The view from my room as I post this blog. Kamayut Township, Yangon, Myanmar (4 January 2017)

Every new year, I tell myself that it is going to be a year dedicated to writing; that I will maximize this blog for practice, then write more meaningful ones offline, on the pages of a tattered journal, while on top of some temple in Burma, or in a far-flung village in Southern Philippines. But 2016 has passed by, I’ve already been to some far-flung villages both in the Philippines and in Burma, climbed several ancient temples, but I’ve never really gotten around updating this blog page, and the journal I earlier bought remains as good as new, and in a plastic.

The year 2016 made sure that it filled my life with materials that can help any writer produce pages after pages of books, not just blog posts, not just journals.

Regrets, regrets. I should be filled with regrets for not writing about them.

Well, yes, there are regrets. But mostly regrets for deceiving myself in the past few years that I am a writer, that I have the heart or the mental capacity for it, when I don’t even have the stamina. This 2017, I will just stop deceiving myself: I am not a writer. I won’t be able to someday come up with something worth reading. I am just an occasional blogger with an invisible audience (perhaps even none at all). I am freeing myself from the self-doubt caused by this delusion. I am freeing myself from the pressure to produce anything worthwhile (outside of work), from the worries that what I am typing down is a clumsily put-together piece. This year, I will not write. I will just randomly type things down. No edits. And, as sloppy as they may be, I will put them up on this blog.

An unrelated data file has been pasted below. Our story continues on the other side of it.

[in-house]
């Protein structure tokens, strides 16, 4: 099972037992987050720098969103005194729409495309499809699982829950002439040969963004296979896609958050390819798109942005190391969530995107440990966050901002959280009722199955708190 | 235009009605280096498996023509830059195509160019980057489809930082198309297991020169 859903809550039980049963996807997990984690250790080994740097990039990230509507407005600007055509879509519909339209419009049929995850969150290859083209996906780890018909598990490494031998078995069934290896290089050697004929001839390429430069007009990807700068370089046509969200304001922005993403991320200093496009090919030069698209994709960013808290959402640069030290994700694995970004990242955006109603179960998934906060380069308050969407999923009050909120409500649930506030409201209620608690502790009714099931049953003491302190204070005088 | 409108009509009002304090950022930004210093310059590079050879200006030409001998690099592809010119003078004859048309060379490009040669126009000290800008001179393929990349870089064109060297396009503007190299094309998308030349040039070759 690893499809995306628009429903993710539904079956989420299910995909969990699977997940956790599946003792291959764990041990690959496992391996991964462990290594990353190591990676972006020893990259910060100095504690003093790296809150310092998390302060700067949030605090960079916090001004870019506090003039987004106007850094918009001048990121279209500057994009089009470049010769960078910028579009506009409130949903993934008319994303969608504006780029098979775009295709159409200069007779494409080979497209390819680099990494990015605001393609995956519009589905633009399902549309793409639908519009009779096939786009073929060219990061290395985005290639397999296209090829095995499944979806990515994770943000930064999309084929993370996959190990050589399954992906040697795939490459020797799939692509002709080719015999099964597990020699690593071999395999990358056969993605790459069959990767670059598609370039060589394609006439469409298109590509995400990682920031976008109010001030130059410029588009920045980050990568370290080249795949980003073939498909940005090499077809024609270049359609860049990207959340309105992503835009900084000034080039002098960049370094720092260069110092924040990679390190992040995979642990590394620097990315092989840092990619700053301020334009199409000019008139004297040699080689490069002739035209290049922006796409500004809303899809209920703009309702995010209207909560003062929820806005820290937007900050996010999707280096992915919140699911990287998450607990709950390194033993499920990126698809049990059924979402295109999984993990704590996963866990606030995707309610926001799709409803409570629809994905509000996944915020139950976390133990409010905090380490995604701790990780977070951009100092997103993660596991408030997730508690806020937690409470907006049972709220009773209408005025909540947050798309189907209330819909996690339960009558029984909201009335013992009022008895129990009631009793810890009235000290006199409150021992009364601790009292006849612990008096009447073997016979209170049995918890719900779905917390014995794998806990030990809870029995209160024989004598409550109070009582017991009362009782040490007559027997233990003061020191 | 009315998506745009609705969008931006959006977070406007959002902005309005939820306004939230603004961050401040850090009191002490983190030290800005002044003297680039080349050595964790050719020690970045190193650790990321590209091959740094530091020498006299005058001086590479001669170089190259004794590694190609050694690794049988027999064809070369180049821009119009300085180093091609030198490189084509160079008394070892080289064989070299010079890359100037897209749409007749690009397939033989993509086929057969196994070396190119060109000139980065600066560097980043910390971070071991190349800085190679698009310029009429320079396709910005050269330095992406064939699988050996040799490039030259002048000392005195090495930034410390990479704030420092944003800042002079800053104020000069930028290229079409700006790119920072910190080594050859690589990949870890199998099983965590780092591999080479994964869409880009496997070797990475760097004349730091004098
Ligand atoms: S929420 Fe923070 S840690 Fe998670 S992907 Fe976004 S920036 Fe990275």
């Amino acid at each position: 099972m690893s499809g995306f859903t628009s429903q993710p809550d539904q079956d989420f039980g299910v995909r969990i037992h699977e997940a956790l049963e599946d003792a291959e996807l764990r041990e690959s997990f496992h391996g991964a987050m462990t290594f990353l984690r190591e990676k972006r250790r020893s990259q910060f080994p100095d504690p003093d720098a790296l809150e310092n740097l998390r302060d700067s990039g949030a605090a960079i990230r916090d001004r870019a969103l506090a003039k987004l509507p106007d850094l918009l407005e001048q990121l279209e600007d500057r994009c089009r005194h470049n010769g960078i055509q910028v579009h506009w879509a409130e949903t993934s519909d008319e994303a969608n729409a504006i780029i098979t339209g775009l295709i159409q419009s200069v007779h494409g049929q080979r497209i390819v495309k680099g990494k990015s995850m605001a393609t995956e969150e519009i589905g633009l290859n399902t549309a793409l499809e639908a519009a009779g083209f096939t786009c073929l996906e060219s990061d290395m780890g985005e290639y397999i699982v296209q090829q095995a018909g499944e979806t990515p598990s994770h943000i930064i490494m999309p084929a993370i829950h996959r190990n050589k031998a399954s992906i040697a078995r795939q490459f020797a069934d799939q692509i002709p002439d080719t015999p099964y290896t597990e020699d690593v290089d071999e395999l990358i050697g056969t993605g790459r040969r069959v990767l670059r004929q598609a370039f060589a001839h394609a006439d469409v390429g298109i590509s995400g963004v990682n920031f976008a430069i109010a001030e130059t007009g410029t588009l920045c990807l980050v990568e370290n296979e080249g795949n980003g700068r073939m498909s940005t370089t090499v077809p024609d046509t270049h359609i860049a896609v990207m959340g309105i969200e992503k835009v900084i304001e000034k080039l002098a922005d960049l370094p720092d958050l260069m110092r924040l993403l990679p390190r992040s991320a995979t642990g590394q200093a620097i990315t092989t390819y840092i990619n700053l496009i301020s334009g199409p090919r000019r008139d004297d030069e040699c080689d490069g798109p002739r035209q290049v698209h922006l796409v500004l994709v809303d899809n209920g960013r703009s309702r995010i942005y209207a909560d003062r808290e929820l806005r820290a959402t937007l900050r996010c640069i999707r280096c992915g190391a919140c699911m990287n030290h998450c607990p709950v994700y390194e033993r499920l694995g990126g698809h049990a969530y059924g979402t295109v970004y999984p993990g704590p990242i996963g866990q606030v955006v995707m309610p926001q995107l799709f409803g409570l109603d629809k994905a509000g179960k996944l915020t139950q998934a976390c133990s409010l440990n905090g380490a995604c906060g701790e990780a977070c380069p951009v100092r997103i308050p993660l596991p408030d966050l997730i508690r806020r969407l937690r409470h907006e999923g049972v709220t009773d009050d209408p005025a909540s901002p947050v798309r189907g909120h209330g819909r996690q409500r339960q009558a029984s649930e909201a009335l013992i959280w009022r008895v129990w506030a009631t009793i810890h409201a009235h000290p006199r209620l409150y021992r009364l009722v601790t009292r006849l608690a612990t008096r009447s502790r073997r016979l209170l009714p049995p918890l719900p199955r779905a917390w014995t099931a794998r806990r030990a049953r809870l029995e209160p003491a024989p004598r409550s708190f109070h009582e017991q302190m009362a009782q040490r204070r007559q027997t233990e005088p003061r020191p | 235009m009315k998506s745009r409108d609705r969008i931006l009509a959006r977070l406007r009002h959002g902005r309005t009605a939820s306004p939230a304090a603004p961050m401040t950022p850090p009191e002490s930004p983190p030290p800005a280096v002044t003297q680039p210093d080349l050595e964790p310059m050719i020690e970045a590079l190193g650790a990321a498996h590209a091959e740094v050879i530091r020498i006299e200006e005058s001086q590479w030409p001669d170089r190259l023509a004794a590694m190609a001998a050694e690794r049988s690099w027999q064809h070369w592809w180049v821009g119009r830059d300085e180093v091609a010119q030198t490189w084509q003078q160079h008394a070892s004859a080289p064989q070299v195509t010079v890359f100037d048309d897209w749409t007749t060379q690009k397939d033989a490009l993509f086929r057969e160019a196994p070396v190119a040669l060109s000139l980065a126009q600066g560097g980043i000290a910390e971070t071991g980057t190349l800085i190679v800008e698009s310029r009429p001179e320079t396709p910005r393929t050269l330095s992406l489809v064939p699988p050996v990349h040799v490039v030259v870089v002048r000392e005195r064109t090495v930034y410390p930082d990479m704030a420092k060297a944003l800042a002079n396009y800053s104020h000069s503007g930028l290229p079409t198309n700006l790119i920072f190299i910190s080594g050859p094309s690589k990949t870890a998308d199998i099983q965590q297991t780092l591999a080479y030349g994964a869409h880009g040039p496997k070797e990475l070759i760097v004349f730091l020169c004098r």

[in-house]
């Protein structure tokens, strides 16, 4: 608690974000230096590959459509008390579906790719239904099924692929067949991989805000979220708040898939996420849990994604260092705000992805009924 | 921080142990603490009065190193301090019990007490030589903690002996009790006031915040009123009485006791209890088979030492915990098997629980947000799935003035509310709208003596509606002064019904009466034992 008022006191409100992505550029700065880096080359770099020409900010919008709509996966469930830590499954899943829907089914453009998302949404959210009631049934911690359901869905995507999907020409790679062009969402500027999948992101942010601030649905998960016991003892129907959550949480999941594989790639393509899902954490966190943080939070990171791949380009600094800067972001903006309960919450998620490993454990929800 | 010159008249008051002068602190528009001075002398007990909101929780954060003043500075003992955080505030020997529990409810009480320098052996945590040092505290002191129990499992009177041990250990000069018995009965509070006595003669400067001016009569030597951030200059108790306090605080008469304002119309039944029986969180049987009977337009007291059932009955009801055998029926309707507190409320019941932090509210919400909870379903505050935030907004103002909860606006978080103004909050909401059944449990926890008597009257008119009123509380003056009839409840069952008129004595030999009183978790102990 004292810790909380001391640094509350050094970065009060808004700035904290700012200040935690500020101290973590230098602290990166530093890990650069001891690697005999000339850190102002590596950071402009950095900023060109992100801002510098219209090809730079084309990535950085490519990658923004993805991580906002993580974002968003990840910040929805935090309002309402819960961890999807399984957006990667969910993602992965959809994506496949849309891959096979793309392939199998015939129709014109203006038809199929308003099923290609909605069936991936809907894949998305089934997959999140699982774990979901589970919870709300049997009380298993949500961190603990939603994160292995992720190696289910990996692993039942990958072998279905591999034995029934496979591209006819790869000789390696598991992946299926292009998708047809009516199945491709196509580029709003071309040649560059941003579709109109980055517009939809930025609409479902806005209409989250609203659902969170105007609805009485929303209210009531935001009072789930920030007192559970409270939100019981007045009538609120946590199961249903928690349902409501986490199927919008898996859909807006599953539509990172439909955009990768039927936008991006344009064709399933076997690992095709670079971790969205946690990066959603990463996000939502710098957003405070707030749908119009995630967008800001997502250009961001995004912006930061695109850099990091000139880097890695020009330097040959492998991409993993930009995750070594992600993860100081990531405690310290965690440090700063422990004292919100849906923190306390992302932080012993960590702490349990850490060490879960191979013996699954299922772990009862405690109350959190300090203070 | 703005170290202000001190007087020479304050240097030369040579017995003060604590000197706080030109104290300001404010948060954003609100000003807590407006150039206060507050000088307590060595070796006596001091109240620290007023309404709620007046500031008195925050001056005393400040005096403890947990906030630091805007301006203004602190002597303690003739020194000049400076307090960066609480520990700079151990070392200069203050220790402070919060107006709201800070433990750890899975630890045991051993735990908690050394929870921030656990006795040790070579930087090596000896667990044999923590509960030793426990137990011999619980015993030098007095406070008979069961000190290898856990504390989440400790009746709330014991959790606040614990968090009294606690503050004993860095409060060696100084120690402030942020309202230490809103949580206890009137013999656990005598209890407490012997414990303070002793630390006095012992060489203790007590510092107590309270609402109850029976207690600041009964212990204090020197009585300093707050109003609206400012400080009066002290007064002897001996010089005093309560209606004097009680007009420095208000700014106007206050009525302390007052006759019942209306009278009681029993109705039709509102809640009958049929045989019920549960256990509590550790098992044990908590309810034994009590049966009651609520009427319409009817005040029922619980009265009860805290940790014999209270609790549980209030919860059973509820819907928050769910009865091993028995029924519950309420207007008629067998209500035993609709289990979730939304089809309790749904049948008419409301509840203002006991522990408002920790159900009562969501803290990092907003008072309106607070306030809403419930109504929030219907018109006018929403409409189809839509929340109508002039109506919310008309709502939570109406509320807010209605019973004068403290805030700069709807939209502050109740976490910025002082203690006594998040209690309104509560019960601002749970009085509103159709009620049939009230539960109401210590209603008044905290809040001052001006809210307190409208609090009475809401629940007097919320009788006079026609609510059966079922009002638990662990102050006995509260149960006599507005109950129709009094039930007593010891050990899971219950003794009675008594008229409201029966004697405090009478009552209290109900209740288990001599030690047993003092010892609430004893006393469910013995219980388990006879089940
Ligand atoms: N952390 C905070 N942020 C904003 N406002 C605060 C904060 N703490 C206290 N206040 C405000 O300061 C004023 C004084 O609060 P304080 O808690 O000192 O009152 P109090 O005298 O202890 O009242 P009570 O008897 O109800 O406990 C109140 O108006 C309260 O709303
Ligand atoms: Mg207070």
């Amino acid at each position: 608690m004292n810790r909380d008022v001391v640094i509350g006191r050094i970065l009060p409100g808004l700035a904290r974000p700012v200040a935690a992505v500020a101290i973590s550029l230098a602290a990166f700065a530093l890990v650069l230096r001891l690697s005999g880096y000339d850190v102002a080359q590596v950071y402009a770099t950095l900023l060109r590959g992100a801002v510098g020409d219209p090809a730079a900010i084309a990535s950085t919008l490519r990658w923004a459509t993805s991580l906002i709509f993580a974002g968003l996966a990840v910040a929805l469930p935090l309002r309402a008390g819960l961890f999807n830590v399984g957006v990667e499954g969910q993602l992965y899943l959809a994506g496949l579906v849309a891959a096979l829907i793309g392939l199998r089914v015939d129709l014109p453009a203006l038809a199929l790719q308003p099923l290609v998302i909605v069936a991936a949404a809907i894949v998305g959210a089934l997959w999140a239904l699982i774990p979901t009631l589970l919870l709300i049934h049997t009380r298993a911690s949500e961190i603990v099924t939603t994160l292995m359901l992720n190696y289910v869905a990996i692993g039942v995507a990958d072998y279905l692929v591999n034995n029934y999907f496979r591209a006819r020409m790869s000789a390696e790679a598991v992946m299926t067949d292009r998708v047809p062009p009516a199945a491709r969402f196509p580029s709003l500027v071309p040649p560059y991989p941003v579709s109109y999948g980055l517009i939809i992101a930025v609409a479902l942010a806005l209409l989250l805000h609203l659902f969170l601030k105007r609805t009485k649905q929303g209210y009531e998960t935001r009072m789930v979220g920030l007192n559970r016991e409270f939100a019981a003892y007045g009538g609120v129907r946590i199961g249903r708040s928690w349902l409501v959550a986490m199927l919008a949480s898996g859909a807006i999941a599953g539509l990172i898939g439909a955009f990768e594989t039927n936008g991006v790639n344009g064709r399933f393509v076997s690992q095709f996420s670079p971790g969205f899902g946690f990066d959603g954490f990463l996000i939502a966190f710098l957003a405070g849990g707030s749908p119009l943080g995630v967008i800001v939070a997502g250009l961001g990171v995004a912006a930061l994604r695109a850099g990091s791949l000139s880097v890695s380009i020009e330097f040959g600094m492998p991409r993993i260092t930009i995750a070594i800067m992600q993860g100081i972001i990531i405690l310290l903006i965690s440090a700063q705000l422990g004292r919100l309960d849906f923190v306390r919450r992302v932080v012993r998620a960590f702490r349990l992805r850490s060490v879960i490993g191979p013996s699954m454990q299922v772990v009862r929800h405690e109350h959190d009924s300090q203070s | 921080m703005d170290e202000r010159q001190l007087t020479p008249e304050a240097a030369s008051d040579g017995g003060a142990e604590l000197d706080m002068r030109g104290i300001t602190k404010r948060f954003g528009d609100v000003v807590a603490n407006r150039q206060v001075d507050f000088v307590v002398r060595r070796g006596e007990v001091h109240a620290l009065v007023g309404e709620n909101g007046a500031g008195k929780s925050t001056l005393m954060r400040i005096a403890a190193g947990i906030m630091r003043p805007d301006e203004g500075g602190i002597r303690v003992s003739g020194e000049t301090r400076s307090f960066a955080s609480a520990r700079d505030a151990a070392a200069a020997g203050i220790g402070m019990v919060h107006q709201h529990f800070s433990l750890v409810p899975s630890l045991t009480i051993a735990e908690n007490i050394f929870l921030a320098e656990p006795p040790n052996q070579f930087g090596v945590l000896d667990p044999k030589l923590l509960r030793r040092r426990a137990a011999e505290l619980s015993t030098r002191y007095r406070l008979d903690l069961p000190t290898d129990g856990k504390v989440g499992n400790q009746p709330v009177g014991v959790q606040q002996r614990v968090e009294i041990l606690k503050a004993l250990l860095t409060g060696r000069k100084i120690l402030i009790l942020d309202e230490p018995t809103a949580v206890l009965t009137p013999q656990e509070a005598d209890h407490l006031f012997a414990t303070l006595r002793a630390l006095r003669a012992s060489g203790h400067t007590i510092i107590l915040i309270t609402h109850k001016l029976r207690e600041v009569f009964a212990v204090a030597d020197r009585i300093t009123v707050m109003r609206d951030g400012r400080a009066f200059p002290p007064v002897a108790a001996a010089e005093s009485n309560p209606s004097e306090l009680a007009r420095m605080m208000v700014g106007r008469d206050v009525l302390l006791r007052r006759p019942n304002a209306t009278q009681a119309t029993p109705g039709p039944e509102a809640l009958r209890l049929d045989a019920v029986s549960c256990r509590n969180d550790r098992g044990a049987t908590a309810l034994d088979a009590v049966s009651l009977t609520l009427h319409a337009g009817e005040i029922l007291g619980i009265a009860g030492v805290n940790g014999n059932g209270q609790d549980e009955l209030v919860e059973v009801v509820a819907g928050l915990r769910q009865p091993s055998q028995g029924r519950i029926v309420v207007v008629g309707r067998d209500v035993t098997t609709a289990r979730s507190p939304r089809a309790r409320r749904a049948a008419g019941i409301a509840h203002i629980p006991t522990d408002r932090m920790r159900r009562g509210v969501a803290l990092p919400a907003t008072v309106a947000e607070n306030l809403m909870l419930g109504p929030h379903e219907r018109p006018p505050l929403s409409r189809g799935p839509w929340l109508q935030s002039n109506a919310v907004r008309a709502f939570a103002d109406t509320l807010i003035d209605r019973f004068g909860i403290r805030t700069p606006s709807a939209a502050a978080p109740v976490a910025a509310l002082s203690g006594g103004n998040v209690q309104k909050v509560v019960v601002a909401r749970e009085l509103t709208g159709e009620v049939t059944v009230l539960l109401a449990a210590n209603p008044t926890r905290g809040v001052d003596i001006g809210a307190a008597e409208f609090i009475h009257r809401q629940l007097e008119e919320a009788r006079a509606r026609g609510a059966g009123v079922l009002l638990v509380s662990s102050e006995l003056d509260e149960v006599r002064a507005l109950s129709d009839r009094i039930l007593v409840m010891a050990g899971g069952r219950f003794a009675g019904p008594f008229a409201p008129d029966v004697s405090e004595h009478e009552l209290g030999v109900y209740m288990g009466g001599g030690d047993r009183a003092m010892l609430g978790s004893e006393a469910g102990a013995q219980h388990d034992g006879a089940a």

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“Eat them for breakfast.”

“She had a perpetual sense, as she watched the taxi cabs, of being out, out, far out to sea and alone; she always had the feeling that it was very, very dangerous to live even one day.” (Mrs. Dalloway)